Course of the disorders

Patients with sensitive paranoia must be regularly followed by a psychiatrist. The information provided below cannot replace a medical opinion, but is based on all of the experiences reported by patients with sensitive paranoia. Although there are many different types of sensitive paranoia, they nevertheless share many points in common. This exchange of experience is very beneficial for all.

1. A difficult diagnosis

The diagnosis of sensitive paranoia is generally difficult to confirm. Some patients sometimes wait many years before the right diagnosis is established. Kretschmer wrote [1]: “In any event, to detect these cases, it is generally necessary to examine them in detail, which takes a lot of time. It is also necessary establish a psychotherapeutic affective contact with these patients. The usual processes of description used in superficial psychiatry will never be able to reveal sensitive delusions of reference. It is therefore easy to believe certain authors when they say that they have never encountered this syndrome.”

This diagnostic difficulty is increased by the fact that cases of sensitive paranoia are fairly rare and their features are therefore not well known.

The polymorphic appearance of sensitive paranoia also complicates the diagnosis: the disorders may present in the 4 forms described by Kretschmer, but also in the related forms described on the home page.

The resemblance with other disorders makes the differential diagnosis particularly difficult.

It is especially difficult to distinguish the acute dissociative delusions of sensitive paranoia from those of schizophrenia. On this subject, Kretschmer wrote [2]: “Serious prognostic difficulties are observed in cases in which “schizophrenic reaction” mechanisms are observed at the culminating point of sensitive disorder, before subsequently resolving without a trace.” This similarity between these two diseases is dangerous, as these two disorders must be treated by different drugs, as we will see below.

Finally, the difficulty of establishing the diagnosis is further increased by the tendency of sensitive subjects to deny their disorders, as indicated below.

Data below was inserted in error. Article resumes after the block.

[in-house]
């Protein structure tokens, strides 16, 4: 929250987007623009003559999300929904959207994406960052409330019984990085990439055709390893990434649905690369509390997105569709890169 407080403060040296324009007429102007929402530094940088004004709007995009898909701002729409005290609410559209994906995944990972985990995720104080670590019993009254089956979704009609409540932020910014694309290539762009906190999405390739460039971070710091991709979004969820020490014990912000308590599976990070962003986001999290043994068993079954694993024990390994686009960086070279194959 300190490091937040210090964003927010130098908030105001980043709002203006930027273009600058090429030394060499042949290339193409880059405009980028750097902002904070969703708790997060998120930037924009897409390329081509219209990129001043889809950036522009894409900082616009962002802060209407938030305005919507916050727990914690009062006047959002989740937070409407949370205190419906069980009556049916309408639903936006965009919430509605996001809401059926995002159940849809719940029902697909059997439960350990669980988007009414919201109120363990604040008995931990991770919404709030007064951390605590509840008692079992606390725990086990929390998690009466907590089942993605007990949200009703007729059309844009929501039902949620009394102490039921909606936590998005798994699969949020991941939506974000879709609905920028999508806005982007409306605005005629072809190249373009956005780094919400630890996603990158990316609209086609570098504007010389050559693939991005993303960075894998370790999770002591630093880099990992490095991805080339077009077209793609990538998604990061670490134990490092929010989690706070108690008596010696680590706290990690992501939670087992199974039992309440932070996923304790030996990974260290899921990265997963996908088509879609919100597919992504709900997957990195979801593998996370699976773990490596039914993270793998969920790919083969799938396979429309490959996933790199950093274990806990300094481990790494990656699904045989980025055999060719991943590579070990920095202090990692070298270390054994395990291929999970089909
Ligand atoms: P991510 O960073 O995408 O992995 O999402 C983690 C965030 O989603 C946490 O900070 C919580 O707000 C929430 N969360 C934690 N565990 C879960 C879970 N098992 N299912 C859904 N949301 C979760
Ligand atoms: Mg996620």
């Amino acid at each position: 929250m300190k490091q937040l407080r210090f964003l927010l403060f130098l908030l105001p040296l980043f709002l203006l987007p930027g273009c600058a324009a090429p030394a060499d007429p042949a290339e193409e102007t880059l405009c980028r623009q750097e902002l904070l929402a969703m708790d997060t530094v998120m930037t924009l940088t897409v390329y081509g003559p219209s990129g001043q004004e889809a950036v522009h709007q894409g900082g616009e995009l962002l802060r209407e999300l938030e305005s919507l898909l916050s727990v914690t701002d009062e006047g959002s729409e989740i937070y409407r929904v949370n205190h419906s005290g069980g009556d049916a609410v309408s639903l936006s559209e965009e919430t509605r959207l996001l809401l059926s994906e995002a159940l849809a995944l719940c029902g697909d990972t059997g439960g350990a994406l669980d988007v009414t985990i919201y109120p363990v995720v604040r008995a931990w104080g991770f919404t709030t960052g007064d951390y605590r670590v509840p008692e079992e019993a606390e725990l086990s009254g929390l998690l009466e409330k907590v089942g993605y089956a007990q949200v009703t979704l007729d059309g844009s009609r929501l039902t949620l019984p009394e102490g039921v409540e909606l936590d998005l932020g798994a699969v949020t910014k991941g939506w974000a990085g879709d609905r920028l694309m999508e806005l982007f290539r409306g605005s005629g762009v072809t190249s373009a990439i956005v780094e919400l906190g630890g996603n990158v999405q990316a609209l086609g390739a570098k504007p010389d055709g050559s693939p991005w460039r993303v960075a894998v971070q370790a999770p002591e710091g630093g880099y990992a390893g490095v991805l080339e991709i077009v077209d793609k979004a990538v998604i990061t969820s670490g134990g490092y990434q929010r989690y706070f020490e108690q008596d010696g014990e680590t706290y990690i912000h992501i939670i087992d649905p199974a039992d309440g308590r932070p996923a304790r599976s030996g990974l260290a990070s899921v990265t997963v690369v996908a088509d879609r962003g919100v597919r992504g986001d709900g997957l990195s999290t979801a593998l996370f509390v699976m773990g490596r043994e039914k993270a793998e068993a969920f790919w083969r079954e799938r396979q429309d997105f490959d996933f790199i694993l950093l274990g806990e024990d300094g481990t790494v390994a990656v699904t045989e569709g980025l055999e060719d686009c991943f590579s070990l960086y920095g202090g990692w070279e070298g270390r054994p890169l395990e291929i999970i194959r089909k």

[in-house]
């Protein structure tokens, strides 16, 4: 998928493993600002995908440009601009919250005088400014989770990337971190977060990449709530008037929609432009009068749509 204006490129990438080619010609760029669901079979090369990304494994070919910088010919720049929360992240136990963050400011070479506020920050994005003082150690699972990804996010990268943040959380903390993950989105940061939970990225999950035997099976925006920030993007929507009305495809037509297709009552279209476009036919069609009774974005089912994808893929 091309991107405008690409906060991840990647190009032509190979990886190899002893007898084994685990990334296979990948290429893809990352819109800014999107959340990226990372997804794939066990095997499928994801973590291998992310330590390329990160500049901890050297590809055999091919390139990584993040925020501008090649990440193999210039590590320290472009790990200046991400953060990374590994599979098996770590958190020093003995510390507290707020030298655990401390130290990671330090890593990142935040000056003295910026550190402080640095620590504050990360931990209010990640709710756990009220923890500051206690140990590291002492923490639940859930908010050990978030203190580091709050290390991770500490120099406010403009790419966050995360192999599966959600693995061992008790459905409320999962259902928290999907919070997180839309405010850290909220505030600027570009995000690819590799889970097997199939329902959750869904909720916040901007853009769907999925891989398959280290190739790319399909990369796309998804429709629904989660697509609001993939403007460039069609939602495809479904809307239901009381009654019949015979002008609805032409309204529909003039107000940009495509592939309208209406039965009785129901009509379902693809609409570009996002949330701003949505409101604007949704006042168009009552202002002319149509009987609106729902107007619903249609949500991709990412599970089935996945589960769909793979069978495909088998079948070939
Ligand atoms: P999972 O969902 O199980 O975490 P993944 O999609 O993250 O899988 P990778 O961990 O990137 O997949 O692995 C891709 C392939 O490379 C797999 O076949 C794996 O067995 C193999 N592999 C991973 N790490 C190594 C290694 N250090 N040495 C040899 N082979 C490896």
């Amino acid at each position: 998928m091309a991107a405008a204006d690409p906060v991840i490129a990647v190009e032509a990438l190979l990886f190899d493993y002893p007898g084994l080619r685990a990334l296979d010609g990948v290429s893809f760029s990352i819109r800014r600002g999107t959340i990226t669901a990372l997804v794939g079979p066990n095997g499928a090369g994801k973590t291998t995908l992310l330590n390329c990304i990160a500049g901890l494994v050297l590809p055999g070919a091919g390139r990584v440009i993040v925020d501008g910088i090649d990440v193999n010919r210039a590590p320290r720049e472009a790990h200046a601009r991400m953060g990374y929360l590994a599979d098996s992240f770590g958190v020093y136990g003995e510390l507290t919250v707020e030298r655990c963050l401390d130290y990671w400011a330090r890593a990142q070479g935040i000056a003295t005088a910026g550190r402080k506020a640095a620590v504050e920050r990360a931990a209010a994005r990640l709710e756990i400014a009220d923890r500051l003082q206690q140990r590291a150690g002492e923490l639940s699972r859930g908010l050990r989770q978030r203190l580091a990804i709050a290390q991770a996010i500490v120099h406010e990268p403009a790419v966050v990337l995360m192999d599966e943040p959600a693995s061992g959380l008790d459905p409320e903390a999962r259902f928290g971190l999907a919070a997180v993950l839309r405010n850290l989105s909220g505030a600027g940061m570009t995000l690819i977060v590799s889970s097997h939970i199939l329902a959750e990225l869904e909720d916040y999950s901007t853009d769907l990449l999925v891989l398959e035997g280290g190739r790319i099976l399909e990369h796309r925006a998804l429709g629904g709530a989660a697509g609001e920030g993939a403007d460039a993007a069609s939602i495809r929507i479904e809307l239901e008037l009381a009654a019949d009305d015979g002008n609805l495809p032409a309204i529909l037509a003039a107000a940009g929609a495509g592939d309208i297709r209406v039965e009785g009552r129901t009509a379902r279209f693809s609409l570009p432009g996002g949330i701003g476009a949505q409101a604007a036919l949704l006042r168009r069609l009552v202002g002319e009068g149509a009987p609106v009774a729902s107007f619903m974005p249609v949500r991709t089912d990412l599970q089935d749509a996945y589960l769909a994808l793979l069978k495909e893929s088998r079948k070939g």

2. Tendency to denial of the disorders

Subjects with sensitive paranoia generally have an ambivalent and changing opinion on their disorders.

In the less severe cases of paranoid neurosis, the subjects may acknowledge that they have ideas of persecution, but without accepting medical attention or drug treatment. However, they sometimes also accept to take treatment.

In more severe cases of delusions of reference or acute delusional disorders, subjects with sensitive paranoia are persuaded that everything is fine and that it is other people who want to harm them. In this case, they do not accept their disease. For example, they may lie to the doctor for months by pretending that they are taking the prescribed medication. They may also deceive the nurse who wants to check that they have taken the medication by hiding it under their tongue and subsequently spitting it out. They sometimes think that the doctors are “false doctors”, who really want to harm them.

Family and friends have an important role to play. They must ensure, as reliably as possible, that the patient with sensitive paranoia takes his/her medication. When this is not the case, they must inform the doctor and request hospitalisation if necessary. Subjects with sensitive paranoia can go for several months without taking their medication and without experiencing any delusions and are therefore able to convince themselves that they are not mentally ill, and that they are perfectly well without medication. However, the delusions will very probably relapse. Relapses must be prevented by continuously taking medication, because, as indicated by Kretschmer, the body progressively becomes accustomed to relapses (see paranoid neurosis).

Denial of the disease prevents satisfactory adherence to drug treatment and therefore constitutes an almost insurmountable obstacle to stabilization. It is often difficult to convince a subject with sensitive paranoia about the reality of his/her disease. Acceptance of the disease obviously means accepting a severely devalorized self-image, which damages the subject’s very high self-esteem. The very marked distrust of these subjects also leads them to believe that medication will change their personality, which is only one step away from believing that healthcare personnel and their family and friends who encourage them to take their medication actually want to harm them. For these more or less conscious reasons, these subjects do not want to acknowledge their disease.

However, there is a special time at which subjects with sensitive paranoia are more receptive: following an acute delusional episode. At this time, subjects with sensitive paranoia clearly remember their delusions and gloomy thoughts that made them suffer for days on end. They are very aware that medications, instead of annihilating them, restored a certain equilibrium and enjoyment of life. The psychiatrist and family and friends must take advantage of this special time to very tactfully show the patient that medications were able to restore their true personality. The patient must be convinced without making him angry, these subjects are highly susceptible. After several months, there is a high risk that the subject will have forgotten all of this advice and will stop treatment without telling anyone.

1.Paranoïa et sensibilité, 3ème édition ,1963, PUF, page 12
2.Ibid. page 6